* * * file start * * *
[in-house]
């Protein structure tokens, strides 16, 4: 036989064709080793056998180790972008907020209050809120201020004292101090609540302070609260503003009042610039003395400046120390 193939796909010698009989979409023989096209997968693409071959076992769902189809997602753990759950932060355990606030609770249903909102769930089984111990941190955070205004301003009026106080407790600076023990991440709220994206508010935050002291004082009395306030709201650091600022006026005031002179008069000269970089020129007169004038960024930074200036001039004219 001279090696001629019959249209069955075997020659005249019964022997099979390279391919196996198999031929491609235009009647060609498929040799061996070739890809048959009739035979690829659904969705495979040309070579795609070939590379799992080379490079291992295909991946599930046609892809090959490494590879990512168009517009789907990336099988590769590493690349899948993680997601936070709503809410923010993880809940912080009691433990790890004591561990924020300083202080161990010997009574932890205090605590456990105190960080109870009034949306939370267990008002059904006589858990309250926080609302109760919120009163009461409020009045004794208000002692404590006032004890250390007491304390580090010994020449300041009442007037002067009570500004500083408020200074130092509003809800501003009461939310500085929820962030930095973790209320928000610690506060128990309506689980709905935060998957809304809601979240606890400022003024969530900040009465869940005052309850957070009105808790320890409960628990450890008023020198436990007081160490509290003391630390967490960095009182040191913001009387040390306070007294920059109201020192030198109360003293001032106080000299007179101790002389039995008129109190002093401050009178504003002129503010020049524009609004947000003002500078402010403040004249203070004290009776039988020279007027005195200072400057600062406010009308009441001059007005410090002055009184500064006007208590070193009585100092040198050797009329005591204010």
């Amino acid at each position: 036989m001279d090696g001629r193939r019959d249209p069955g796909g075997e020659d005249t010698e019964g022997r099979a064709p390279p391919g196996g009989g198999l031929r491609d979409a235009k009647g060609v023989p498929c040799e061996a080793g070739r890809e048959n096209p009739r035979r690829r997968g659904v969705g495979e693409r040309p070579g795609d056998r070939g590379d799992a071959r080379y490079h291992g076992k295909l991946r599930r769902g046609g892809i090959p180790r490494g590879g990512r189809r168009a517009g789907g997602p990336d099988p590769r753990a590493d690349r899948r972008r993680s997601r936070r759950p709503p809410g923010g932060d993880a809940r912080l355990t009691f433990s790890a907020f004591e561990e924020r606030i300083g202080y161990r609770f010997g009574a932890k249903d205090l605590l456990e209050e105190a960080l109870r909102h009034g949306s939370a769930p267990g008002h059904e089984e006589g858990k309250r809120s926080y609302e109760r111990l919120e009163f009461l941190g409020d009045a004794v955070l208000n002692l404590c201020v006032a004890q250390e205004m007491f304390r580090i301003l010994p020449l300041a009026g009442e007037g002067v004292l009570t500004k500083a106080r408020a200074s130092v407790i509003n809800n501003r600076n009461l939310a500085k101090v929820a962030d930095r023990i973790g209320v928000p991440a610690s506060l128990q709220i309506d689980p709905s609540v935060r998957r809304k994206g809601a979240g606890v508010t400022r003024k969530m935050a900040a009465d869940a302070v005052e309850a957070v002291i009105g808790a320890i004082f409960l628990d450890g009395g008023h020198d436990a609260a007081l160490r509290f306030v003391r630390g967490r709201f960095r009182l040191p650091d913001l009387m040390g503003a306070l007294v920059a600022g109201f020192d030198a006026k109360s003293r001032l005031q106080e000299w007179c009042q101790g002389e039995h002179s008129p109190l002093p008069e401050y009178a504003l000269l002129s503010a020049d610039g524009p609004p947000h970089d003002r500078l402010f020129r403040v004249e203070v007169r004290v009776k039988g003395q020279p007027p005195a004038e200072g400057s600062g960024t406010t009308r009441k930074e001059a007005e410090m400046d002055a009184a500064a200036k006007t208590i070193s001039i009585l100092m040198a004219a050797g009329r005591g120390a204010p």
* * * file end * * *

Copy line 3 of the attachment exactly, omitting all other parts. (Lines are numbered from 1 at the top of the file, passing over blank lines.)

């Amino acid at each position: 036989m001279d090696g001629r193939r019959d249209p069955g796909g075997e020659d005249t010698e019964g022997r099979a064709p390279p391919g196996g009989g198999l031929r491609d979409a235009k009647g060609v023989p498929c040799e061996a080793g070739r890809e048959n096209p009739r035979r690829r997968g659904v969705g495979e693409r040309p070579g795609d056998r070939g590379d799992a071959r080379y490079h291992g076992k295909l991946r599930r769902g046609g892809i090959p180790r490494g590879g990512r189809r168009a517009g789907g997602p990336d099988p590769r753990a590493d690349r899948r972008r993680s997601r936070r759950p709503p809410g923010g932060d993880a809940r912080l355990t009691f433990s790890a907020f004591e561990e924020r606030i300083g202080y161990r609770f010997g009574a932890k249903d205090l605590l456990e209050e105190a960080l109870r909102h009034g949306s939370a769930p267990g008002h059904e089984e006589g858990k309250r809120s926080y609302e109760r111990l919120e009163f009461l941190g409020d009045a004794v955070l208000n002692l404590c201020v006032a004890q250390e205004m007491f304390r580090i301003l010994p020449l300041a009026g009442e007037g002067v004292l009570t500004k500083a106080r408020a200074s130092v407790i509003n809800n501003r600076n009461l939310a500085k101090v929820a962030d930095r023990i973790g209320v928000p991440a610690s506060l128990q709220i309506d689980p709905s609540v935060r998957r809304k994206g809601a979240g606890v508010t400022r003024k969530m935050a900040a009465d869940a302070v005052e309850a957070v002291i009105g808790a320890i004082f409960l628990d450890g009395g008023h020198d436990a609260a007081l160490r509290f306030v003391r630390g967490r709201f960095r009182l040191p650091d913001l009387m040390g503003a306070l007294v920059a600022g109201f020192d030198a006026k109360s003293r001032l005031q106080e000299w007179c009042q101790g002389e039995h002179s008129p109190l002093p008069e401050y009178a504003l000269l002129s503010a020049d610039g524009p609004p947000h970089d003002r500078l402010f020129r403040v004249e203070v007169r004290v009776k039988g003395q020279p007027p005195a004038e200072g400057s600062g960024t406010t009308r009441k930074e001059a007005e410090m400046d002055a009184a500064a200036k006007t208590i070193s001039i009585l100092m040198a004219a050797g009329r005591g120390a204010p």